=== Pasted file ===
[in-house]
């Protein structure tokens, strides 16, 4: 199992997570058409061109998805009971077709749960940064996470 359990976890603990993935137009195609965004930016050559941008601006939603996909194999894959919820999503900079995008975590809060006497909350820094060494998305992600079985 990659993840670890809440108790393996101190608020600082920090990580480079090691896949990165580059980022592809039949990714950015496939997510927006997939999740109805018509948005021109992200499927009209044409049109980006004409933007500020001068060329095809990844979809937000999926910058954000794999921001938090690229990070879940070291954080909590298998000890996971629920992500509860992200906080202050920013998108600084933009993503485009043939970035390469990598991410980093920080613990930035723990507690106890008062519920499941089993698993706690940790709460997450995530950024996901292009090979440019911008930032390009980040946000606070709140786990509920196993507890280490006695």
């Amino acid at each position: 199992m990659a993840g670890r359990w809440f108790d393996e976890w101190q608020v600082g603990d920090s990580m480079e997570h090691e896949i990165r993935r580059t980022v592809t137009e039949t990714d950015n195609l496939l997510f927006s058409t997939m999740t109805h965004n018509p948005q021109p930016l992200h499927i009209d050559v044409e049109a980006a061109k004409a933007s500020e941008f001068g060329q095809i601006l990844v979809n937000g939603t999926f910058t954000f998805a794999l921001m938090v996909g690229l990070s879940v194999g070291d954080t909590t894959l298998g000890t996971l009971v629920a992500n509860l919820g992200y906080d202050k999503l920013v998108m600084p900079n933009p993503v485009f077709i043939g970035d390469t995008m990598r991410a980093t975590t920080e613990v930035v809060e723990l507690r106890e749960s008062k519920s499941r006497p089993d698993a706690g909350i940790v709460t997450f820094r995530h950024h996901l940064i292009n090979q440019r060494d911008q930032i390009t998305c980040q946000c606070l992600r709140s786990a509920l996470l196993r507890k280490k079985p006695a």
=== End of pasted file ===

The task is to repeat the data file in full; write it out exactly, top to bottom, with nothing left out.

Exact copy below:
[in-house]
């Protein structure tokens, strides 16, 4: 199992997570058409061109998805009971077709749960940064996470 359990976890603990993935137009195609965004930016050559941008601006939603996909194999894959919820999503900079995008975590809060006497909350820094060494998305992600079985 990659993840670890809440108790393996101190608020600082920090990580480079090691896949990165580059980022592809039949990714950015496939997510927006997939999740109805018509948005021109992200499927009209044409049109980006004409933007500020001068060329095809990844979809937000999926910058954000794999921001938090690229990070879940070291954080909590298998000890996971629920992500509860992200906080202050920013998108600084933009993503485009043939970035390469990598991410980093920080613990930035723990507690106890008062519920499941089993698993706690940790709460997450995530950024996901292009090979440019911008930032390009980040946000606070709140786990509920196993507890280490006695």
């Amino acid at each position: 199992m990659a993840g670890r359990w809440f108790d393996e976890w101190q608020v600082g603990d920090s990580m480079e997570h090691e896949i990165r993935r580059t980022v592809t137009e039949t990714d950015n195609l496939l997510f927006s058409t997939m999740t109805h965004n018509p948005q021109p930016l992200h499927i009209d050559v044409e049109a980006a061109k004409a933007s500020e941008f001068g060329q095809i601006l990844v979809n937000g939603t999926f910058t954000f998805a794999l921001m938090v996909g690229l990070s879940v194999g070291d954080t909590t894959l298998g000890t996971l009971v629920a992500n509860l919820g992200y906080d202050k999503l920013v998108m600084p900079n933009p993503v485009f077709i043939g970035d390469t995008m990598r991410a980093t975590t920080e613990v930035v809060e723990l507690r106890e749960s008062k519920s499941r006497p089993d698993a706690g909350i940790v709460t997450f820094r995530h950024h996901l940064i292009n090979q440019r060494d911008q930032i390009t998305c980040q946000c606070l992600r709140s786990a509920l996470l196993r507890k280490k079985p006695a």